Actual images of Pluto and its large moon Charon, shown to scale and with correct contrast, from New Horizon observations. Credit: NASA/JHUAPL/SwRI
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Actual images of Pluto and its large moon Charon, shown to scale and with correct contrast, from New Horizon observations. Credit: NASA/JHUAPL/SwRI

We now have official high-resolution maps of Pluto and Charon

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Jul 13, 2018

Three years ago tomorrow — on July 14, 2015 — the New Horizons spacecraft shot past Pluto at a velocity of 13.8 kilometers per second (very nearly 50,000 kilometers per hour). At closest approach it was only 12,500 km above the icy world's surface, which is incredible given the 5 billion km it had traveled to get there!

Just in time for the anniversary, the New Horizons team has published both global and topographic (elevation) high-resolution maps of Pluto and its moon Charon, the first of their kind that have been officially validated. The Charon images have resolution down to about 1.5 kilometers per pixel, while some areas of Pluto were seen at a staggering 70 meters per pixel!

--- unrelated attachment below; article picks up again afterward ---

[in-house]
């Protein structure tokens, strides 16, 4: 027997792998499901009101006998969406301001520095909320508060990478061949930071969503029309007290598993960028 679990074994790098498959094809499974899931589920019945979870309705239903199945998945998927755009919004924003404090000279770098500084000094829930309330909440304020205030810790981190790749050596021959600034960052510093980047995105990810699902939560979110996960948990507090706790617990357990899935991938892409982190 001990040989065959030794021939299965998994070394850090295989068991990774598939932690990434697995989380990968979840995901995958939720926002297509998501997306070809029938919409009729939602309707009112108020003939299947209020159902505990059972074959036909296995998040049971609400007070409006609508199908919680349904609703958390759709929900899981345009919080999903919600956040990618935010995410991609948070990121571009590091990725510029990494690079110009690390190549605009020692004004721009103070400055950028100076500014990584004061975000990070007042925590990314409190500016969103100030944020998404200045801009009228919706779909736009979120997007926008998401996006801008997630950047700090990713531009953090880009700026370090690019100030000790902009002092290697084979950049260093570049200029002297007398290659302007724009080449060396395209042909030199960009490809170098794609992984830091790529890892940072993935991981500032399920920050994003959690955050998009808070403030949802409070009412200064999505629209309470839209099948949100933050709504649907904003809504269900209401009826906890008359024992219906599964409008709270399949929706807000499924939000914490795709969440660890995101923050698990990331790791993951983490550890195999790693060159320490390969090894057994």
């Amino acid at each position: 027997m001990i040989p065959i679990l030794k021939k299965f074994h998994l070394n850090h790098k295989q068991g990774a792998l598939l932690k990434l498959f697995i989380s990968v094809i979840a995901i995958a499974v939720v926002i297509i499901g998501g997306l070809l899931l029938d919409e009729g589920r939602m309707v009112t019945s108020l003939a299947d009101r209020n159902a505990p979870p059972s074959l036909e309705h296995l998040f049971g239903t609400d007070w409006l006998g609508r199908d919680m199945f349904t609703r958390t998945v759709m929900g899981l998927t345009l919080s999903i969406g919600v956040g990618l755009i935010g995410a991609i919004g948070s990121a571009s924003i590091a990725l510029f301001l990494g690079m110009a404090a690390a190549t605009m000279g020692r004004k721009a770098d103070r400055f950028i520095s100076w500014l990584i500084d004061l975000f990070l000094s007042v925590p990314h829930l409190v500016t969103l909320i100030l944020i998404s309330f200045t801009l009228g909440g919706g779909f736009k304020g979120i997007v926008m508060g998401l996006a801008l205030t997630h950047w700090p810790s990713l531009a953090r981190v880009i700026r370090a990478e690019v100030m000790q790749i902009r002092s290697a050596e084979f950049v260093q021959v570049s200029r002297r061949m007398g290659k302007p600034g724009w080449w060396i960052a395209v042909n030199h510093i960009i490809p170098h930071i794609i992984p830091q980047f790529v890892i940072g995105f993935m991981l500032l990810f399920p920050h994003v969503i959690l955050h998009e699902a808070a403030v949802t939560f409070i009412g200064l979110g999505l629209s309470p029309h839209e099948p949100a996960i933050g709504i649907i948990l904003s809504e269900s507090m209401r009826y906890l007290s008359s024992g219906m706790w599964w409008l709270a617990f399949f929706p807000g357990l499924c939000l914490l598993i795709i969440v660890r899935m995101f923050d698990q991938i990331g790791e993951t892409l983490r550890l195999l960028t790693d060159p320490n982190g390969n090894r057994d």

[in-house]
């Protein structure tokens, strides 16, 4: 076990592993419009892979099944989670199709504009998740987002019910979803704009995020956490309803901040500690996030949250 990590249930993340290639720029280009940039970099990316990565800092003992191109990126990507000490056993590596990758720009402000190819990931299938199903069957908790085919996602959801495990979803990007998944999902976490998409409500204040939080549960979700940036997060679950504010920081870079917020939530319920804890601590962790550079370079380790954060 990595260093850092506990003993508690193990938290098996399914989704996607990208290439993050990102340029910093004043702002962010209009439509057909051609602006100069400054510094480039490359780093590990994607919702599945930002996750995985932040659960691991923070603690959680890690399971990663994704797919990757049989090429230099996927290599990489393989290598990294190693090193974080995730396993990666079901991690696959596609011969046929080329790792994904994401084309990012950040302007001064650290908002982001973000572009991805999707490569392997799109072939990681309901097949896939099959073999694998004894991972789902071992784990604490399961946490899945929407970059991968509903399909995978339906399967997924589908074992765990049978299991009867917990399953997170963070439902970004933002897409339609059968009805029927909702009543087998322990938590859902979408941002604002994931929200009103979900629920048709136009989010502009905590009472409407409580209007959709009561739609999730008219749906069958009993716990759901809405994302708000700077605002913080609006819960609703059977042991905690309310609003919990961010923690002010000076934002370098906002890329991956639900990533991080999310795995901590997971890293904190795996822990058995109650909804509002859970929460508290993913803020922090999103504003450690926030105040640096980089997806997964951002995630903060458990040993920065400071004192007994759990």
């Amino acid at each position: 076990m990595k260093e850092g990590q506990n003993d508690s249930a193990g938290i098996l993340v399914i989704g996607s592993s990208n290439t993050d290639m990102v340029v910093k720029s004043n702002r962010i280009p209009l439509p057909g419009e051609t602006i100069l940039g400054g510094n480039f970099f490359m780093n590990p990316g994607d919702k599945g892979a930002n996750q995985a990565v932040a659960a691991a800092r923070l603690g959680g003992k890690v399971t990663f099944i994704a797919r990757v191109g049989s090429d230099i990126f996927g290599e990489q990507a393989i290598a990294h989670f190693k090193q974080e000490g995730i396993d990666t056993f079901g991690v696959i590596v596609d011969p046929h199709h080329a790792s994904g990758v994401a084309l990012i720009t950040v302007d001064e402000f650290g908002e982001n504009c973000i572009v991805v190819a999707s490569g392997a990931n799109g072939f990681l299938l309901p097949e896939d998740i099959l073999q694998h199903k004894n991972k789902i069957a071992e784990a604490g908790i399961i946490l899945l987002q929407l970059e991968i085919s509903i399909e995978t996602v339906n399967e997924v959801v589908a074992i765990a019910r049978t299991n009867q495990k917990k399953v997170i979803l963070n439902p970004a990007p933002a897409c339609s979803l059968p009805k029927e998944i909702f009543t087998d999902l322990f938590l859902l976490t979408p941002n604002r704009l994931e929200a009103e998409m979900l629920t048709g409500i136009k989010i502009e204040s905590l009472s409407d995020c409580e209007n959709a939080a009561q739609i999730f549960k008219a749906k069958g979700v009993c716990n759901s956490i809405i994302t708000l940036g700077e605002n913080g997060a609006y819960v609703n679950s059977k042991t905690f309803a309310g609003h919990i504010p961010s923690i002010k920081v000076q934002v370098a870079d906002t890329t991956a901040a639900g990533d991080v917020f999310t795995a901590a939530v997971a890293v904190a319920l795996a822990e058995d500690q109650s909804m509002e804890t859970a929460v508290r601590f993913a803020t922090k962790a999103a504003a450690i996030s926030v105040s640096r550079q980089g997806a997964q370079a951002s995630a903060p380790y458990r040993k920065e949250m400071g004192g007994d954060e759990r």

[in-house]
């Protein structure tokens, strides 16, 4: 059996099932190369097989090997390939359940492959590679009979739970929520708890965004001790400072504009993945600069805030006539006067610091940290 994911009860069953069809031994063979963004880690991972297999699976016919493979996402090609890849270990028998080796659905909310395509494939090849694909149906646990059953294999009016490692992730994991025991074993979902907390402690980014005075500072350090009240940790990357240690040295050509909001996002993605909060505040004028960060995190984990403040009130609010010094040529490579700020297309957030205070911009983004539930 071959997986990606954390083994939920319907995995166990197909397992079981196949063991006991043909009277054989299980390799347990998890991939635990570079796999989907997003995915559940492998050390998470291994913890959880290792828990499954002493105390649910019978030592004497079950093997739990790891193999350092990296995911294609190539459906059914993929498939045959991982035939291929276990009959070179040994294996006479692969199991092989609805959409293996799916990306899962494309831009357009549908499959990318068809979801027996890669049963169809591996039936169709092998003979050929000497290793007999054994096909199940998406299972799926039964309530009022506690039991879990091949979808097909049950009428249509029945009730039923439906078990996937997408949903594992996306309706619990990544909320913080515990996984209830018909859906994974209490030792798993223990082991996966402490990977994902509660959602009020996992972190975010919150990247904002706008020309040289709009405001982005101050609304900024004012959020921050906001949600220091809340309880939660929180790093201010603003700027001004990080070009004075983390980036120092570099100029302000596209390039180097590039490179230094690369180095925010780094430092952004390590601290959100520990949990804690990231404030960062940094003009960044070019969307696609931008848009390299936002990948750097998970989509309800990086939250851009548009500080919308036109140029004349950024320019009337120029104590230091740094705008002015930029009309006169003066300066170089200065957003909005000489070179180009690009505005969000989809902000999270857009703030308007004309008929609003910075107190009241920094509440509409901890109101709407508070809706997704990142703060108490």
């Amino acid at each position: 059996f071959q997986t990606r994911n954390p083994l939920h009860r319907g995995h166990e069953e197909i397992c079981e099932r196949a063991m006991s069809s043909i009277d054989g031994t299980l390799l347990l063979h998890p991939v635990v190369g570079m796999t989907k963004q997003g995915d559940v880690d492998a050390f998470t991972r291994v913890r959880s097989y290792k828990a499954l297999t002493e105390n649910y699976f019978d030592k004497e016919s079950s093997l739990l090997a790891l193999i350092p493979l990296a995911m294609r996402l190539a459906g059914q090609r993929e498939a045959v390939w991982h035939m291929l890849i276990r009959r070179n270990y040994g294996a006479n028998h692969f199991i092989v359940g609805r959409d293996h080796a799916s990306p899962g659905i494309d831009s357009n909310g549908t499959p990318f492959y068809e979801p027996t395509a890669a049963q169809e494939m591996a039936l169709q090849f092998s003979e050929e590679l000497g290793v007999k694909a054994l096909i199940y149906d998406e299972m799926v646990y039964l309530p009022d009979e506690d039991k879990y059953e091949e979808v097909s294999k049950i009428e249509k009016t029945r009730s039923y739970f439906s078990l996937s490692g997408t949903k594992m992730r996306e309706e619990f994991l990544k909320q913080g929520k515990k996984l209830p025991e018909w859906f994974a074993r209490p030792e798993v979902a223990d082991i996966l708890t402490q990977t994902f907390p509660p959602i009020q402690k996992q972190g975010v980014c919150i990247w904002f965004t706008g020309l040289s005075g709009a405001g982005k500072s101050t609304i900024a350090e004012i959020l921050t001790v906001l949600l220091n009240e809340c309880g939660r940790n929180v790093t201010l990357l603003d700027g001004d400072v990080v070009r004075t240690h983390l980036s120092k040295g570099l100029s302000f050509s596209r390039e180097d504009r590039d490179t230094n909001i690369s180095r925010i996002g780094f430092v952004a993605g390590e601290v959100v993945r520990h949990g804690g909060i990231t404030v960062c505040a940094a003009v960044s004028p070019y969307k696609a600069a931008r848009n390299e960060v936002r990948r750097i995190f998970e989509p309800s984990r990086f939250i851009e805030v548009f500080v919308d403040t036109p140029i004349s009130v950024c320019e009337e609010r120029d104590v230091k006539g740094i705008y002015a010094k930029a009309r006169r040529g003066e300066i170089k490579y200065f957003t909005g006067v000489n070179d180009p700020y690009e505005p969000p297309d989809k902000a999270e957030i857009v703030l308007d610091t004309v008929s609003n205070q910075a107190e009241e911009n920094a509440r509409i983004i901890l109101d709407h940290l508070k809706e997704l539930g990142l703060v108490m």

The maps are available at NASA's Planetary Data System, but I'll note they take some experience to use. My friend Emily Lakdawalla has online tutorials on how to process them (including an 88 Mb video tutorial you can download). I haven't played with them, to be honest — as an old hand at image processing, I'm actually a little reticent to: I know I'll wind up spending the next two weeks without sleeping obsessively poking around the maps. But I imagine a lot of people will have a lot of fun digging around in them.

The maps have variable resolution, because New Horizons zipped by so quickly it only effectively saw one half of each world, and it saw some parts better than others. While it did turn around after the flyby and take images of the "back" sides, those were the unilluminated halves, so not much was seen. However, because Pluto has an atmosphere (though very thin), scattered light did softly illuminate part of the night side, so about 78% of Pluto's surface was seen.

The methodology and results for Pluto and Charon were published in two papers in the planetary science journal Icarus, if you're curious about the very technical details. Some of the highlights are pretty interesting…

The terrain of Pluto mapped out using New Horizons observations. Tombaugh Regio, the “heart”, dominates.  Credit: NASA/JHUAPL/SwRI

The terrain of Pluto mapped out using New Horizons observations. Tombaugh Regio, the “heart”, dominates.  Credit: NASA/JHUAPL/SwRI

For example, Sputnik Planitia (the left side of Pluto's "heart") is 2.5 – 3.5 km deep as measured from the rim. That makes it a pretty significant basin! On its western flank are huge massifs (groups of mountains) that sport the steepest slopes on Pluto, some of which are at a 40 – 50° grade.